Recently, the fourth consensus guidelines for the management of PONV were published [12]. The major change is a more liberal approach to PONV-prophylaxis with a recommendation to give two agents to patients with 1–2 risk factors and three or four agents when more than two risk factors are present. If generalised, the new guidelines propose that patients with any risk factors for PONV should be given 1–2 additional prophylactic intervention compared to our model used in this study. Our conclusion that more prophylaxis might be needed, are in line with these new recommendations.

Conclusion

The risk for PONV after spinal morphine was high even with prophylaxis, and the increased risk was associated with known risk factors for PONV (female, previous PONV) and when a lower amount of PONV prophylaxis was given in relation to the risk. Our findings suggest that a more liberal use of PONV prophylaxis might be motivated.

Availability of data and materials

The datasets used and analysed during the current study are available from the corresponding author on reasonable request. The dataset will be edited to comply with necessary precautions to preserve individual privacy before being released.

Abbreviations

ASA-class:

American Society of Anesthesiologists classification

BMI:

Body mass index

CI:

Confidence interval

h:

Hours

kg:

Kilogram

mg:

Milligram

μg:

Microgram

NA:

Not available

NNH:

Number needed to harm

NRS:

Numeric rating scale

OR:

Odds ratio

PONV:

Postoperative nausea and vomiting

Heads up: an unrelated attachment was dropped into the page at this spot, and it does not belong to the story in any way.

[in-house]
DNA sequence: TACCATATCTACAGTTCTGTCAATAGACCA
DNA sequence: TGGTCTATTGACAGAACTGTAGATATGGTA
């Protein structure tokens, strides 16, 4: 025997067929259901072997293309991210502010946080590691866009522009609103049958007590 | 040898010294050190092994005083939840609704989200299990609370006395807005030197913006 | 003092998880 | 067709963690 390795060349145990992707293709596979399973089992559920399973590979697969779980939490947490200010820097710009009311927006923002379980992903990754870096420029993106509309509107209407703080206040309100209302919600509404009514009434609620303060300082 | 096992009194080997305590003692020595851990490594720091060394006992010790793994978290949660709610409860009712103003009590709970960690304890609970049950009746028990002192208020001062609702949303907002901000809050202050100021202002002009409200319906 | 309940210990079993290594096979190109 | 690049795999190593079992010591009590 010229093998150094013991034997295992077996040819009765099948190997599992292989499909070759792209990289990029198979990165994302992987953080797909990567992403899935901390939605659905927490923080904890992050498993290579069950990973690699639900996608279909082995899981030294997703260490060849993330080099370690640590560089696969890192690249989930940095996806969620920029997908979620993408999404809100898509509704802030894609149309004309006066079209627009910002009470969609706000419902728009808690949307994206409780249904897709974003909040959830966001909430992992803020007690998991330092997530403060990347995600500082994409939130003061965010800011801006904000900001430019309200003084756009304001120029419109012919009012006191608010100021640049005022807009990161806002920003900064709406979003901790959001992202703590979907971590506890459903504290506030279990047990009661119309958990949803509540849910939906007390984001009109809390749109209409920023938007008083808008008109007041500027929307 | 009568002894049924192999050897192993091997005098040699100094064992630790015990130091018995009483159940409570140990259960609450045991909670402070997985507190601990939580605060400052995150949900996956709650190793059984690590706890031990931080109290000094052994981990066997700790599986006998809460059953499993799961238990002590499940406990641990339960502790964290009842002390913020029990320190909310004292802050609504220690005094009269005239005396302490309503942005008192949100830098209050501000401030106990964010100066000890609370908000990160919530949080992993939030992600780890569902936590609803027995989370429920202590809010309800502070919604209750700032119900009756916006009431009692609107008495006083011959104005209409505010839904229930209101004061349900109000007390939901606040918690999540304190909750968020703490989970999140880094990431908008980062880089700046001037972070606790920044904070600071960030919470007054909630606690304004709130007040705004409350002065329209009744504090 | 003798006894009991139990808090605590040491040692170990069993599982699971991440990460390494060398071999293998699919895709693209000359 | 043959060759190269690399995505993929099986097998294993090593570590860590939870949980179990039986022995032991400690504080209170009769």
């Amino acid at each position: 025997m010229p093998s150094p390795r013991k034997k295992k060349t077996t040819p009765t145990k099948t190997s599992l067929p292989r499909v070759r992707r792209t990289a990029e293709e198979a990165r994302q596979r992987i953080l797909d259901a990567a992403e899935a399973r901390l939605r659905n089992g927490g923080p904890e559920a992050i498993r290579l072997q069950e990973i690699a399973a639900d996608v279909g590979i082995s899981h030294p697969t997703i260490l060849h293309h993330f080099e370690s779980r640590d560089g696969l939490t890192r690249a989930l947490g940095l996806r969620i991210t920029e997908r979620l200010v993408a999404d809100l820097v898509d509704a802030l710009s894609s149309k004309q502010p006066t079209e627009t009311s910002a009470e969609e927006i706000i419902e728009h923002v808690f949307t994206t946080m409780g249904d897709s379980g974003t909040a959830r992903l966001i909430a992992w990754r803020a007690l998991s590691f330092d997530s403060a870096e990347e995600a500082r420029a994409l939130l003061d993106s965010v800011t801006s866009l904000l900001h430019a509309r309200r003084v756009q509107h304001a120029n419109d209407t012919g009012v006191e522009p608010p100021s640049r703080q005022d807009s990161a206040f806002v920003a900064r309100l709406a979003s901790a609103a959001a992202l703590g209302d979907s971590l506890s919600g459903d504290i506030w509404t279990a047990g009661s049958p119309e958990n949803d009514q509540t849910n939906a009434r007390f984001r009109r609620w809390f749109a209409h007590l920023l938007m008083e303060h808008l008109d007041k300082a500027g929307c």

QoR-15:

Quality of recovery-15

SD:

Standard deviation

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Acknowledgements

Not applicable.

Funding

The study was funded by grants from Region Västernorrland and Visare Norr Fund (Northern Country Councils Regional federation). The grants were of general nature to promote scientific work in the region. The funders took no active part in this work and did not affect, influence or interfere with the study before, during or after its completion. Open access funding provided by Umea University.

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MH and JW are the main contributors to the conception and design of this study. AM is the main author working with the compilation, analysis and interpretation of the raw data and presenting it in the form of this article. AM have drafted this article with substantial revisions and feedback from MH and JW. JW are the main contributor to the design of the figure/tables presented in this article. All authors, (AM, MH, JW), have approved the submitted version and have agreed both to be personally accountable for the author’s own contributions and to ensure that questions related to the accuracy or integrity of any part of the work, even ones in which the author was not personally involved, are appropriately investigated, resolved, and the resolution documented in the literature.

Corresponding author

Correspondence to Antonio Moraitis.

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Ethics approval and consent to participate

After obtaining written informed consent from the patients, data were collected from patient medical charts and through a standardized form with questions regarding PONV. The study was approved by the Regional Ethics Committee in Umeå, University Campus, Umeå, Sweden, on May 8, 2012 (Chairperson A. Iacobaeus, Dnr 2012/146-31 M).

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Not applicable.

Competing interests

Author Jakob Walldén has received lecture fees from Abbive AB (Stockholm, Sweden).

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Moraitis, A., Hultin, M. & Walldén, J. Risk of postoperative nausea and vomiting in hip and knee arthroplasty: a prospective cohort study after spinal anaesthesia including intrathecal morphine. BMC Anesthesiol 20, 242 (2020). https://doi.org/10.1186/s12871-020-01154-z

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Keywords

  • Postoperative nausea and vomiting
  • Injections
  • Spinal
  • Prevention & Control
  • Arthroplasty
  • Morphine